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The Manny Machado Extension

The Orioles have found their superstar, now they have to accomplish the important part, keeping him an Oriole for a very long time.

Tommy Gilligan-USA TODAY Sports

Because thinking about the current Orioles makes me angry (I was sitting in left field for Sunday's game and came home with only a bad sunburn to show for it) this post will instead involve future Oriole teams. One of the main goals of any franchise is to find their superstar. The player that is elite on the field, marketable, and becomes the face of the franchise. The Orioles have found their superstar in Manny Machado

Machado, playing in his fourth big league season, turned 23 a month ago, already has two all star appearances, a top ten MVP finish, and a platinum glove. Machado has always been a defensive wizard, but this year has brought the game forward at the plate. In 2015, he has increased his batting average, increased his walk rate, cut his strikeout rate, and increased his power output. He has become one of the best hitters in the game playing an important defensive position at the highest level. Also, he's 23, did I mention that?

Finally, a player the Orioles drafted in the first round that has not only met expectations, but has exceeded them. Yet, a caveat. The Orioles only have Machado under team control for three more seasons. These years will be his arbitration years which means salary increases are coming and coming fast. In recent seasons, teams have bought out players' arbitration years in order to provide some amount of cost certainty going forward. In exchange for the guaranteed money the players have given up some free agency years at what might be considered below market prices. So, what might one of these extensions might look like for Machado?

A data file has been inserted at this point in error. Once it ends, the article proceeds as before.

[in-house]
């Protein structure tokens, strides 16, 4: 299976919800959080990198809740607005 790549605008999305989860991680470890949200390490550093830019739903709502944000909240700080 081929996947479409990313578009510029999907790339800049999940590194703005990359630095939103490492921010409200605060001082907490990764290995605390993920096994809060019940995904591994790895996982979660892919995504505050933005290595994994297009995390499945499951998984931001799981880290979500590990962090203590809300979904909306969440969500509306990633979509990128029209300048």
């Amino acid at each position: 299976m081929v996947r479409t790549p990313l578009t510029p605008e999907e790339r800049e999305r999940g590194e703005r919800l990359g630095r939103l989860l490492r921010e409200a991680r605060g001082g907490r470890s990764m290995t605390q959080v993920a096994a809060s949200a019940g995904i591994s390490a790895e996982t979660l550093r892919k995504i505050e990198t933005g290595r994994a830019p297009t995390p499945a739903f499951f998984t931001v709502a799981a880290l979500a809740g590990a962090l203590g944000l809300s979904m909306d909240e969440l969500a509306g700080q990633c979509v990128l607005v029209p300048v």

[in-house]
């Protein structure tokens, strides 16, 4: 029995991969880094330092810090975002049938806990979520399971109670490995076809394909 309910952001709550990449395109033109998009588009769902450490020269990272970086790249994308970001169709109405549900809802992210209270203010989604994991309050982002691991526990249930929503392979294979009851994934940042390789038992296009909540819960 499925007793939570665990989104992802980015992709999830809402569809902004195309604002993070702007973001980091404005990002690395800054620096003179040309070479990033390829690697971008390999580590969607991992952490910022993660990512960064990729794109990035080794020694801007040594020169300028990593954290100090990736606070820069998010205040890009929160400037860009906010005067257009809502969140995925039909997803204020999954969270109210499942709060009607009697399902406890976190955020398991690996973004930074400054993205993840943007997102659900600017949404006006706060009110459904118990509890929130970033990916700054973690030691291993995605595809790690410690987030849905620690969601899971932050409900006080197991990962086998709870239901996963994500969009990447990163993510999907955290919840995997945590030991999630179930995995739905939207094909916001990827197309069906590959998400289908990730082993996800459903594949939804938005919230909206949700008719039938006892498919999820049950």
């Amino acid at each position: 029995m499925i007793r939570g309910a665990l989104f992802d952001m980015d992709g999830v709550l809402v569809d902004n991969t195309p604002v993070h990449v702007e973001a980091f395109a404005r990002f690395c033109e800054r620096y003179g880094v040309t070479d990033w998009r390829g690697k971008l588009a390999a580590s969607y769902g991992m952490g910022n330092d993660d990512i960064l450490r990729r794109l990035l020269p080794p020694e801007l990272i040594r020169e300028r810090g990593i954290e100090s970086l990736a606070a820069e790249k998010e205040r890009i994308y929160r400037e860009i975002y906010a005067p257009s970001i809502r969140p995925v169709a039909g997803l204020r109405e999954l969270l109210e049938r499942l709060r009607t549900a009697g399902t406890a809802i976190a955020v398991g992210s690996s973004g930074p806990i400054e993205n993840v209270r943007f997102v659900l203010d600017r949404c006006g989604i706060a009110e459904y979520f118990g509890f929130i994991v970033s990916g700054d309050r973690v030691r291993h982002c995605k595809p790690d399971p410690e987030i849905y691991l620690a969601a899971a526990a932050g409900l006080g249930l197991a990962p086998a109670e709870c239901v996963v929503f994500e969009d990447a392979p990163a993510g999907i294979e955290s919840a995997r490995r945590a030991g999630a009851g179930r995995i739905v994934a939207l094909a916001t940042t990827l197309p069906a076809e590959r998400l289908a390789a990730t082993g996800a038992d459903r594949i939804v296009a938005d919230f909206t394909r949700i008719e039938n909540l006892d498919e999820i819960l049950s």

Well it certainly will not be cheap. Machado is so young that guaranteeing a large sum of money now is not as important to him as it might be to a 27 or 28 year old player who wouldn't be a free agent until 31 or 32.. On his current track, he will be going into his age 26 season as a free agent. His theoretical prime years awaiting him. That is an enviable position to be in for a baseball player. So, we need to find some similar comparable players that have recently signed extensions in order to figure out one for Machado.

Well, one of the few players definitively better than Machado, is Mike Trout. Starting in 2015, Mike Trout is on a six year $144 million contract. While that total amount is not high, the number of years is important. In 2015, Trout is making $6 million, that jumps to $16 million next year, $20 million the year after that, and ends with three straight years of $34 million. That leaves Trout as a free agent going into his age 29 season which allows him to get at the very least one more large contract.

Not to mention, his first contract guarantees him and his family monetary security for the rest of forever. It appears, rather than total value, Trout went for a short term gain betting on himself to hit it big a second time.